History of polio
Poliomyelitis, or more commonly known as polio, is an infectious and contagious disease caused by a virus (poliovirus) transmitted from person to person and through contaminated food and water.
Polio has been known since antiquity. For example, an ancient Egyptian stele dating from 1350 BC has been found. JC representing a man presumably in good health but who has a thinned leg, it is believed, by polio. History also tells us that the Roman emperor Claudius limped, probably due to polio and that it could be polio sequelae. However, it is in 1789 that we find the first clinical description of the disease which was written by the British doctor Michael Underwood. It was called “Heine-Medin disease” following the publication of the first medical account of polio written by Jakob Heine (1840) and the first study by Karl Oskar Medin (1890). In addition, because epidemics mainly affected very young children, polio was
also called “infantile paralysis”.
Until the end of the 19th century, polio was a disease that mainly affected children aged 6 months to 4 years. The infection, when contracted early in life, usually left only mild sequelae and permanently immunized the victim against the disease.
It is ironic that improvements in urban public sanitation in the 20th century diminished the chances of being exposed to the virus, thereby reducing the chances of naturally acquiring immunity to polio. This situation has, in fact, led many individuals to contract the disease in late childhood, or even in adulthood. These victims suffered much more severe sequelae, such as motor paralysis or skeletal atrophy, which could be the cause of permanent deformities and infirmity, among other things. Until the 1950s, the percentages of cases of paralysis and death increased considerably, reaching levels of 5% death and 37% paralysis.
The fight against polio
Audio and video reports. Radio-Canada Archives 1955-2002. French English.
The Radio-Canada archives site presents several sequences, audios and videos, on the ravages of polio in Canada. From the peak of the disease in the 1950s to Post-Polio Syndrome, these stories lift the veil on the various aspects of polio in Canada.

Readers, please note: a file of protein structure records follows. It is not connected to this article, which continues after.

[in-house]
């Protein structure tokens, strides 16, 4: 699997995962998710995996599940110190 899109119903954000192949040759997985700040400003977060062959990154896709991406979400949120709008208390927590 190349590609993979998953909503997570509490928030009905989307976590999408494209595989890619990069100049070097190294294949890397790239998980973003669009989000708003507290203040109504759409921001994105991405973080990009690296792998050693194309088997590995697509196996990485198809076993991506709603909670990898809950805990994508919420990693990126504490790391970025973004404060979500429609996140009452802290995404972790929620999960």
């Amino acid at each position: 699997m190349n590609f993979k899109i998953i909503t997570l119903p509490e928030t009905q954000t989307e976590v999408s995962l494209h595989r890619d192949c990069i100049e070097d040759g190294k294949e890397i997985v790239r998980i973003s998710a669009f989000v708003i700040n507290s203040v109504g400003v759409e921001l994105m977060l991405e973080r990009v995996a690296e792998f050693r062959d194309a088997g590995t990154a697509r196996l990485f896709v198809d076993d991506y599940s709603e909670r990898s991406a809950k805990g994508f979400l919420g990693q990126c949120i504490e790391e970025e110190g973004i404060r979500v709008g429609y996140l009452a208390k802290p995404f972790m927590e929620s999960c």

You can also see CBC reports in English.
Health Heritage Research Services
English. Resources about the history of poliomyelitis in Canada , written by Christopher J. Rutty, Ph.D.
The iron lung
The iron lung was invented at Harvard University and tested at Boston Children’s Hospital as early as 1928. It was inside devices of this type that a polio victim was placed at the worst of his life. his infection to help him, to the best of his knowledge at this time, get better. By controlling the atmospheric pressure inside the chamber surrounding the patient’s body, the device allowed their lungs to breathe when they had become too weak to work on their own. Although thousands of lives were saved in this way, it was in no way a preventive treatment or a cure for polio.
You can get a bit more information about Iron Lung here .
The first attempt to develop a polio vaccine was by Maurice Brodie at New York University in 1935. He used the virus taken from the spinal cord of monkeys to develop a powerful and effective vaccine, but his vaccine proved powerless to transmit the sought-after immunity to humans.
In the early 1950s, a group of researchers at Boston Children’s Hospital successfully cultured the virus from human tissue. This led, in 1952, to the development of a vaccine by Jonas Salk of the University of Pittsburgh. The Salk vaccine, which uses an inactivated strain of the virus, was made official in 1955. It can confer protective immunity in more than 99% of people who receive three injections against the three strains of poliovirus (PV1, PV2, PV3). Today, in Canada, it is part of the vaccines usually given to infants and children, hence the near eradication of this virus in North America.
In 1957, a second polio vaccine was developed by another researcher, Albert Sabin. This vaccine, the use of which was authorized in 1961, is an active vaccine, ie containing a live attenuated strain of the poliovirus. The Sabin vaccine is administered orally, inexpensive, effective and easy to administer, making it more suitable for mass vaccination, particularly in developing countries. However, this vaccine sometimes fails due to viral interference phenomena. Viral interference is a phenomenon for which a cell infected by a virus becomes resistant to a second emerging infection, by a superinfecting virus.
The massive vaccination campaigns which followed the discovery of the Salk and Sabin vaccines enabled the official eradication of this virus throughout the American continent, in Europe and in the Western Pacific Region. Today, the still lingering ravages of poliovirus are confined to just a few countries.